The ADA updates their guidelines and care standards for patients with diabetes annually. The full recommendations are available online. The key evidence-based consensus recommendations are as below:
- Patients with intensive insulin regimens (multiple insulin injections daily or continuous insulin infusions) require frequent blood glucose self-monitoring. Self-monitoring of blood glucose should occur no fewer than 6 to 10 times daily. (B)
- Continuous glucose monitoring can lower glycosylated hemoglobin (HbA1c) in selected adults. (C)
- HbA1c level should be monitored twice annually in patients who achieve treatment and glycemic goals and more frequently in those who do not meet glycemic goals. Avoiding hypoglycemia takes precedence over achieving HbA1c targets. (E)
- Glycemic goals
- HbA1c goals for nonpregnant adults is <7%, but this target can be liberalized to <8% for patients with histories of severe hypoglycemia or comorbid diseases. (A)
- HbA1c goal can be more strict (<6.5%) in patients with short duration of diabetes, long life expectancy, and no clinically significant cardiovascular disease. (C)
- Pharmacologic therapy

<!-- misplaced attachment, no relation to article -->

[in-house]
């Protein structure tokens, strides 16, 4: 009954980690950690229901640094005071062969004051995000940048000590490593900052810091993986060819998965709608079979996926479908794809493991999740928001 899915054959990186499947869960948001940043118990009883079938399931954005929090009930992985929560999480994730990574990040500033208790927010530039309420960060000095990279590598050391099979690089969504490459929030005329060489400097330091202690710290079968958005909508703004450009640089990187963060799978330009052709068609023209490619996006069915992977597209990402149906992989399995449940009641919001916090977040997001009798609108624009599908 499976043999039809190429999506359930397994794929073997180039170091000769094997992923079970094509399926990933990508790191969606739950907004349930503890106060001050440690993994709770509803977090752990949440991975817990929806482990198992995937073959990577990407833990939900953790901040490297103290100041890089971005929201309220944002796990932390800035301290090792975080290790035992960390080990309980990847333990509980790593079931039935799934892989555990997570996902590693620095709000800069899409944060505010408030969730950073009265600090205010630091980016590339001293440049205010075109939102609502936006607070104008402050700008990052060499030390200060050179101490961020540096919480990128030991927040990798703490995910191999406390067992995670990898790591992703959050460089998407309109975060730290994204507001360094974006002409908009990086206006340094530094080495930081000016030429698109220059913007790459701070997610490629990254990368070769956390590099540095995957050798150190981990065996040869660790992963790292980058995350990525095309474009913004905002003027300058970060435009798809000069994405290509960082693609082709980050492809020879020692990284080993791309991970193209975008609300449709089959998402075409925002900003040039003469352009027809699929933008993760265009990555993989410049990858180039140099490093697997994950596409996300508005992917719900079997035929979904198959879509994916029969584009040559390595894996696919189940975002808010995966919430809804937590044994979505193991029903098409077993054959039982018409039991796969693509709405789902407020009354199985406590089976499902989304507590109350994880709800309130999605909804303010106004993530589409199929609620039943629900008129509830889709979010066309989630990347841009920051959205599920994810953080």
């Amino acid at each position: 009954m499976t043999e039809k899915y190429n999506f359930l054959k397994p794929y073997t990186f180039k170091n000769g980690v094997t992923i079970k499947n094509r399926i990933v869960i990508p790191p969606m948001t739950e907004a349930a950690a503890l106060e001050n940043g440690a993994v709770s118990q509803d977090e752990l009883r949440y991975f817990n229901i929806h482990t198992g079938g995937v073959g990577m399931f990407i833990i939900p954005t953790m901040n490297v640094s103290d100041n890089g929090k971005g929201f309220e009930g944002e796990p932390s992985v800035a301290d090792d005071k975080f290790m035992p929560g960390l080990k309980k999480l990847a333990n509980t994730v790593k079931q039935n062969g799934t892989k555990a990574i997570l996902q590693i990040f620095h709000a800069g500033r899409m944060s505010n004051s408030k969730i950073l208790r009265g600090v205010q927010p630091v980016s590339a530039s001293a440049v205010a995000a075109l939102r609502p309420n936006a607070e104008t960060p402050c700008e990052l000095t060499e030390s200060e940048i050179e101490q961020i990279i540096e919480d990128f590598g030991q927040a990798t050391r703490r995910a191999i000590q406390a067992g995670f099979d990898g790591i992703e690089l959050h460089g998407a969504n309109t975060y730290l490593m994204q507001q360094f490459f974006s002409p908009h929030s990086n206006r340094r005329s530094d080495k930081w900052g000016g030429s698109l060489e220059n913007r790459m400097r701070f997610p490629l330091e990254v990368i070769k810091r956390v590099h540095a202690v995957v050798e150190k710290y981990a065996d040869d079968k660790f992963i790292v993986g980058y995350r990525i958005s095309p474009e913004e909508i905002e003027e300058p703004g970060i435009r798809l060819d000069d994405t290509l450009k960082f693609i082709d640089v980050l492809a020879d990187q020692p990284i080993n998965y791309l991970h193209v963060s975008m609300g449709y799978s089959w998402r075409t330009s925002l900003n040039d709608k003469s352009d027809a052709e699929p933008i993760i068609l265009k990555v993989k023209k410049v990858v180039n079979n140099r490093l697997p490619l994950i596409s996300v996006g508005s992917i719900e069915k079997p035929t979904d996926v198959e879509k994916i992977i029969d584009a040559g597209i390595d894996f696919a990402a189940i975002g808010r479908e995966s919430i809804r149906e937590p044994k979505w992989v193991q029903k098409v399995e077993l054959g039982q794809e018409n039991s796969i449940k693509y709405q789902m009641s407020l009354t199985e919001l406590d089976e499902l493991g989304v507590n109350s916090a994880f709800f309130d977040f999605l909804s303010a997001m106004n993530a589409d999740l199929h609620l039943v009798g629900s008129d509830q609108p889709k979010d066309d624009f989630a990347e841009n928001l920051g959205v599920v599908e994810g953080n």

- Insulin therapies require patient education to match dosing to carbohydrate intake, premeal glucose levels, and anticipated physical activity.
- Intensive glycemic monitoring should be encouraged in active patients with family participation.
- Rapid-acting inhaled insulin is noninferior to aspart insulin for HbA1c lowering and is less likely to cause hypoglycemia.
- Although most hypoglycemia is managed with oral glucose or other carbohydrates, patients who are at risk for significant hypoglycemia can be prescribed glucagon for administration by family members, caregivers, or school personnel. (E)
- Patients with clinically significant hypoglycemia, or severe hypoglycemia with unawareness, should raise their glycemic targets transiently for several weeks both to avoid hypoglycemia and to improve hypoglycemia awareness. (A)
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